During one of her regular visits to the Institute of Neuroscience in Shanghai, China, Yang Dan had an Ah-ha! moment. As she listened to a science seminar, the HHMI investigator at the University of California, Berkeley, realized that she could test, once and for all, a key hypothesis of how mammalian brains are organized. “Right after the seminar, I went to talk to Song-Hai Shi, the speaker,” she says.
Shi, from Memorial Sloan-Kettering Cancer Center in New York, had just told the audience that neurons in the developing cortex that come from the same parent cell—called sister neurons—are more likely to be connected than two neighboring non-sister neurons. “I immediately wondered if the sister neurons had similar functions,” Dan says, her voice still rising with excitement about that 2010 conversation.
Whereas Shi’s team had been working with slices of fresh brain tissue from a rodent, Dan’s question required studies in live animals. She wanted to peer inside the brain of a mouse and see if individual pairs of sister neurons are functionally connected, meaning they respond to the same stimuli. As a systems neuroscientist, Dan pairs natural context—in this case, intact brains—with computer programs, computational tools, and statistics to tease apart neural responses in live animals.
To examine pairs of sister neurons, Dan’s team injected a small amount of a viral vector encoding a fluorescent protein into the developing brain of mice. With such a low concentration of the virus, only a limited number of the neural progenitor cells were infected. As those cells divided, the daughter cell neurons inherited the gene encoding the fluorescent protein. Whereas Shi’s team used the labeling approach to study sister pairs in slices removed from the animal, Dan’s team used two-photon microscopes to study the neurons in the intact brain. They saw that the sister neurons, identified by their fluorescent label, were more likely than randomly selected neighboring neurons to respond to similar stimuli. As predicted, the sister neurons not only shared a parent cell but were functionally related as well.
"If I had missed that seminar, we would not have thought about the sister-neuron project at all."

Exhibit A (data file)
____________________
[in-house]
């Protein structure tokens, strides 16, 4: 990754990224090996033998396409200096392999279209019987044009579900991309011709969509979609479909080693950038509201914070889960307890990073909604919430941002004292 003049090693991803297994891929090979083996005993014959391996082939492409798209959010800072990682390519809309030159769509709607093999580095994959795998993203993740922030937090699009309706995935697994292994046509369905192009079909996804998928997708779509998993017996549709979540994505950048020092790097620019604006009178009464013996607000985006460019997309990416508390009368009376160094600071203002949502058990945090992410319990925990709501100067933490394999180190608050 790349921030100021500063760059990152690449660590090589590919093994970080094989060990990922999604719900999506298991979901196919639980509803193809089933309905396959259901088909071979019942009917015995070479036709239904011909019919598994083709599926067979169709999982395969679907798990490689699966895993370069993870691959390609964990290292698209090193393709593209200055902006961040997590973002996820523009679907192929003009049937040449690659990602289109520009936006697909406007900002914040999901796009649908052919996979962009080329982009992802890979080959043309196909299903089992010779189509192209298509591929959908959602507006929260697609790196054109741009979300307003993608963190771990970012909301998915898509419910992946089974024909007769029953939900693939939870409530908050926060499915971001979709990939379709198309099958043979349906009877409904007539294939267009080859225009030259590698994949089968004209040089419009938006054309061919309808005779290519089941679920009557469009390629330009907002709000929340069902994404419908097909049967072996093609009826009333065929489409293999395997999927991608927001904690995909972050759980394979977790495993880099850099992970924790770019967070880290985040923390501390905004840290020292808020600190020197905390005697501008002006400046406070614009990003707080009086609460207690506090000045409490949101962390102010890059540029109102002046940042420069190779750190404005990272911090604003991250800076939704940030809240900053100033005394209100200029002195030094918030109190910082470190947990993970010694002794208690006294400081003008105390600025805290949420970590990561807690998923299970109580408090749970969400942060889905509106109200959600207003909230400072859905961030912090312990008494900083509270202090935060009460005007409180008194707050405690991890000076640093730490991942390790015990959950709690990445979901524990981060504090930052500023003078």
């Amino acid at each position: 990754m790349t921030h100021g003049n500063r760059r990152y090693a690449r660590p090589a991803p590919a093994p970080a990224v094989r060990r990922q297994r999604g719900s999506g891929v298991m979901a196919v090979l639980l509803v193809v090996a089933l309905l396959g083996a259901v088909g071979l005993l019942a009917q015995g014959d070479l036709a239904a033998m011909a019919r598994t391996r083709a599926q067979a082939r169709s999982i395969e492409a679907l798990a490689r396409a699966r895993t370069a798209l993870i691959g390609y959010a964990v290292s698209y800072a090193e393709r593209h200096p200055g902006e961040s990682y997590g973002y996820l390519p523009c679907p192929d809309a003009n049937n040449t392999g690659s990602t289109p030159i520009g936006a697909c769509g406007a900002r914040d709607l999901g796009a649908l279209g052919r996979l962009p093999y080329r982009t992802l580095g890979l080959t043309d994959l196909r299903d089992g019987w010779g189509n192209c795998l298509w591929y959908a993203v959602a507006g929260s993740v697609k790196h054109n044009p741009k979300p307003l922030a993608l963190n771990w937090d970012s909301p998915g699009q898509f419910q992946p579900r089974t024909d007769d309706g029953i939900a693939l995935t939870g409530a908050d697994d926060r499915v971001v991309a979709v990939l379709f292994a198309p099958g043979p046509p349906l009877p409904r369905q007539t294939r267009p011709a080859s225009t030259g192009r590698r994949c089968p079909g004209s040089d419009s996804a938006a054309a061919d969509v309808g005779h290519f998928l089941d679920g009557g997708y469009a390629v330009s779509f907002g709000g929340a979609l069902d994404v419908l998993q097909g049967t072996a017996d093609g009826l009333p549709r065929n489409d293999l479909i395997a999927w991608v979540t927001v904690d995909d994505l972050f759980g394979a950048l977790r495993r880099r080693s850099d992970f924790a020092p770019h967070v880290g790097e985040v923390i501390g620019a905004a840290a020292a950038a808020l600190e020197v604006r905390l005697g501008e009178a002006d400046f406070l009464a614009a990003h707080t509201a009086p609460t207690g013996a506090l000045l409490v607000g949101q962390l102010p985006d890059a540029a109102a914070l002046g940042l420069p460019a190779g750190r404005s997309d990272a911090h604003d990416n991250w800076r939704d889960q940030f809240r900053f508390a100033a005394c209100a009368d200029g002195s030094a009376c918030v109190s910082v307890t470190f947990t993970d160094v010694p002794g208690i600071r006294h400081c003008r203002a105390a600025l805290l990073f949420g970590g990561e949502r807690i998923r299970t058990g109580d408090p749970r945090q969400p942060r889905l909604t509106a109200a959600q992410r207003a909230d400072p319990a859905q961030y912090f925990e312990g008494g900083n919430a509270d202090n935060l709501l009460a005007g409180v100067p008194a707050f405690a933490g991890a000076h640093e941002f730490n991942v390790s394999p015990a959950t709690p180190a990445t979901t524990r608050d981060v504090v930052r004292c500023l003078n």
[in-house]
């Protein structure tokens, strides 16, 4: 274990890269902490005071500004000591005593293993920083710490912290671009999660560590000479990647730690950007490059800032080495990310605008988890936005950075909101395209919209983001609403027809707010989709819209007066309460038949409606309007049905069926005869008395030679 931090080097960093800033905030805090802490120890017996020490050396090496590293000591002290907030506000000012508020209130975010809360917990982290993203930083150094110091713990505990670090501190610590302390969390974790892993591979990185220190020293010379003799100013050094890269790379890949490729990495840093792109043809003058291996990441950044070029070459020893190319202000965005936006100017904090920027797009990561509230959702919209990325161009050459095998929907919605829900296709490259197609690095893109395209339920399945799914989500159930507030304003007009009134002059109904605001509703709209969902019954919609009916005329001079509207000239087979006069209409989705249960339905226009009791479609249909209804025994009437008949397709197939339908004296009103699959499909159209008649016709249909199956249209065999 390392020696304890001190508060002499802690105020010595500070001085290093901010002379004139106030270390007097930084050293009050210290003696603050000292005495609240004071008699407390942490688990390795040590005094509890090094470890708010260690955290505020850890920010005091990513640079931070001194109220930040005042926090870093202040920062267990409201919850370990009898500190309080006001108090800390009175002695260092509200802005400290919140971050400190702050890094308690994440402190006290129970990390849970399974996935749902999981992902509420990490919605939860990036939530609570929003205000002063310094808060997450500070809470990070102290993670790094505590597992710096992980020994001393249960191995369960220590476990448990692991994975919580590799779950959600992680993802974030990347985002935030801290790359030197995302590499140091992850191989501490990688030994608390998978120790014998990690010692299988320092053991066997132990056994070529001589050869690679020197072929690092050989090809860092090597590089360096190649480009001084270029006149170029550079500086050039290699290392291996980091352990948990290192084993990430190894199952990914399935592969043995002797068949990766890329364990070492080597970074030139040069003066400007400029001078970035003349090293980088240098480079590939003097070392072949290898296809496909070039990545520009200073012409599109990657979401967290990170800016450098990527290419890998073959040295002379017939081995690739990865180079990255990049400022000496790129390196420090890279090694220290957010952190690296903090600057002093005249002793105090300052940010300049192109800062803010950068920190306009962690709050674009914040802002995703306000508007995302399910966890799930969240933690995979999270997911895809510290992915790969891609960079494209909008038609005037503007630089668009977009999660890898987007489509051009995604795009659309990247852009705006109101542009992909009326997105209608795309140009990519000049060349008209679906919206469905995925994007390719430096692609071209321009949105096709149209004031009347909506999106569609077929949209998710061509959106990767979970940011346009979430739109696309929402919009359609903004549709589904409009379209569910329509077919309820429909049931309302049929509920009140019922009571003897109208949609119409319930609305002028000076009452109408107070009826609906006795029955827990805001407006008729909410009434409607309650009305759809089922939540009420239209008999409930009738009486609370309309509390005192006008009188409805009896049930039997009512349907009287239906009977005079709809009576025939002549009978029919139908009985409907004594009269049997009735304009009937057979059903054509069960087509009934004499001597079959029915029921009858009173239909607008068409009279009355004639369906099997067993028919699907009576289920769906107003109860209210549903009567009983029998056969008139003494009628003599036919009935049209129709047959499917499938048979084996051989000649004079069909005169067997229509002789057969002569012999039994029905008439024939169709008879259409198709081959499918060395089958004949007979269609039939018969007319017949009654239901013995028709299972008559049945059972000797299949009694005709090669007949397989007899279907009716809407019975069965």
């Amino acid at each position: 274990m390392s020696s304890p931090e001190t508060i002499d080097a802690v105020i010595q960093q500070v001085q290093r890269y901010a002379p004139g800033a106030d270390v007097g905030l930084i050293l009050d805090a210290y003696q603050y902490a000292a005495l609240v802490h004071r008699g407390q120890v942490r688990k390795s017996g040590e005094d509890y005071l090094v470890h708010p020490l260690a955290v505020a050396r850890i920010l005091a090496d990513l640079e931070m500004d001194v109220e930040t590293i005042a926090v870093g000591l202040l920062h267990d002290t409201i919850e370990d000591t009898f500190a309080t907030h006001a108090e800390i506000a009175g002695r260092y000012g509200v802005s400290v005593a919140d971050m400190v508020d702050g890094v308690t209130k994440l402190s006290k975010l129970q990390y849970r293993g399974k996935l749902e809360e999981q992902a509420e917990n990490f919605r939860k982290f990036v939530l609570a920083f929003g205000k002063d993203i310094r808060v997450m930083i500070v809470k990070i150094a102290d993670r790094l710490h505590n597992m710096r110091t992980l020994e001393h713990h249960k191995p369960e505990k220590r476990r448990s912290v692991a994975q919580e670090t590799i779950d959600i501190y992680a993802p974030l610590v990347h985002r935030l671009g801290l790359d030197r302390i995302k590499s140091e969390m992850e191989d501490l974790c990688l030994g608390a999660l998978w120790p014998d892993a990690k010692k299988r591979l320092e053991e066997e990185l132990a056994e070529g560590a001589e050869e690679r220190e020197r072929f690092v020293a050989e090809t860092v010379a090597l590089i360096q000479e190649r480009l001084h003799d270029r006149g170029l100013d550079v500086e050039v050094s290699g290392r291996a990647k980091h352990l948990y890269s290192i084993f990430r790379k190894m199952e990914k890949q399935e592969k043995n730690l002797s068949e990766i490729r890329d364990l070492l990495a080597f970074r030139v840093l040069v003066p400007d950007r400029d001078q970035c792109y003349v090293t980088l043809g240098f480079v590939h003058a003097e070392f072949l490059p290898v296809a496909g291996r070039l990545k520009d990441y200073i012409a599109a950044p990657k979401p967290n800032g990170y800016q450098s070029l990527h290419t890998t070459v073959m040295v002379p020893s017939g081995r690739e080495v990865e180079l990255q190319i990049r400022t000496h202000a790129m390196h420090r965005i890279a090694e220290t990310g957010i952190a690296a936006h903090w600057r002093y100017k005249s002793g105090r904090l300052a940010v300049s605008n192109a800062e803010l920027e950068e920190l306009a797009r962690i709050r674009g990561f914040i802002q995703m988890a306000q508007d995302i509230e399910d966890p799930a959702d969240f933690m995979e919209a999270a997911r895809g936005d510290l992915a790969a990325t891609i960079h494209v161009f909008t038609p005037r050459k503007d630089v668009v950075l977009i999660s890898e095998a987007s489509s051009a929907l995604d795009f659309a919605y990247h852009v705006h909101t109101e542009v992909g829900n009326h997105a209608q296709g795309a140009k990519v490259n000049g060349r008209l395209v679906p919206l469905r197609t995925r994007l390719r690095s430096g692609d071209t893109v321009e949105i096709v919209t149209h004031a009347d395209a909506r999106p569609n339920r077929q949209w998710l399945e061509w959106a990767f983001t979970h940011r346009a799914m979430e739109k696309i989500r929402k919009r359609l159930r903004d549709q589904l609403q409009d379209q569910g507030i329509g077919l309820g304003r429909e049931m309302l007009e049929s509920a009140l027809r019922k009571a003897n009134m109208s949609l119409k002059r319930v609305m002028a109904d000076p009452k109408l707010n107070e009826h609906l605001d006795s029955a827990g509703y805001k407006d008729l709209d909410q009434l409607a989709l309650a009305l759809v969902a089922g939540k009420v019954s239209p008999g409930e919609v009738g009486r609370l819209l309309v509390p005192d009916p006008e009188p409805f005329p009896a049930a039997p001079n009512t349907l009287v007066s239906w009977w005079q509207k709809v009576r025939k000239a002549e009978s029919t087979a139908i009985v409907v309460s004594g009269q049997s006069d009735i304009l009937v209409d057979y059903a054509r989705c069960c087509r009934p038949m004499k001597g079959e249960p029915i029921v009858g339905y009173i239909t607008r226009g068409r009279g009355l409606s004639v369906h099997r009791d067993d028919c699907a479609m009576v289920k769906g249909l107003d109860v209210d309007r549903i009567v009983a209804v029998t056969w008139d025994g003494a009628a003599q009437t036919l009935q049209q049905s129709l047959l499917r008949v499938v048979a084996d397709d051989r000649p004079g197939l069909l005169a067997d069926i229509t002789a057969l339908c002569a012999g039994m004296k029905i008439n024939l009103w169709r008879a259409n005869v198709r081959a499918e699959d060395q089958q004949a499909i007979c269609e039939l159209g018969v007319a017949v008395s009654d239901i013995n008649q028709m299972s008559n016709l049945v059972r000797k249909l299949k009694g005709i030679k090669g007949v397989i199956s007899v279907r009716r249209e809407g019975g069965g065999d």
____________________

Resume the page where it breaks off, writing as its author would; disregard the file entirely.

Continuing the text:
Of course, seeing that the sisters share a function is very different from understanding how that happens. One hypothesis is that the sister cells remain physically connected via a shared radial glial cell, which guides their movement during development. To find out whether each neuron retains some physical linkage to other sister cells from the same parent cell, the team injected a drug (or in separate experiments, a mutant protein) to disrupt gap junctions, which are channels that connect the cytoplasm of one cell to another. Without the gap junctions, the sister neurons no longer shared a function, showing that the functional relationship depends on a physical one.
“It was a pretty simple idea, but important,” Dan says about the work, published June 7, 2012, in Nature. The experiments support a long-standing model of how the mammalian cortex is organized, she explains. In the 1950s, scientists discovered that the neurons in the cortex are organized in columns, somewhat like the ribs of a fan, with each column responding to a particular type of stimulus. When Pasko Rakic at Yale University found that sister neurons also line up in columns that parallel the functional columns, he proposed that the developmentally related columns form the basis of the functional ones and dubbed it “the radial unit hypothesis.”
The work from Dan’s team, done in collaboration with Shi’s group in New York, is the first hard evidence supporting that model. “There were some hints, but this was proof in the intact system,” Dan says. “Columnar organization really talks about the function, and that is something you can look at only in live animals.”
Dan continues to explore how neurons work together in the mammalian brain. Her team recently turned its sights on inhibitory neurons, which modulate how other neurons respond to a stimulus. They reported in the August 16, 2012, issue of Nature that of three molecularly identifiable types of inhibitory neurons in the visual cortex, one type helps fine-tune the range of stimuli that its partner neurons respond to.
Dan also has begun probing the function of the prefrontal cortex, the region of the brain responsible for more complex reasoning. The fine-scale circuitry of the prefrontal cortex has been largely unknown territory, but with her cell-labeling technique—adapted from Shi’s work—she is poised to explore at the level of individual neurons.
When Dan thinks about Shi’s seminar now, she pauses and her voice drops just a bit. “It was a pretty fateful moment. If I had missed that seminar, we would not have thought about the sister-neuron project at all. It really opened up a big line of research for us.”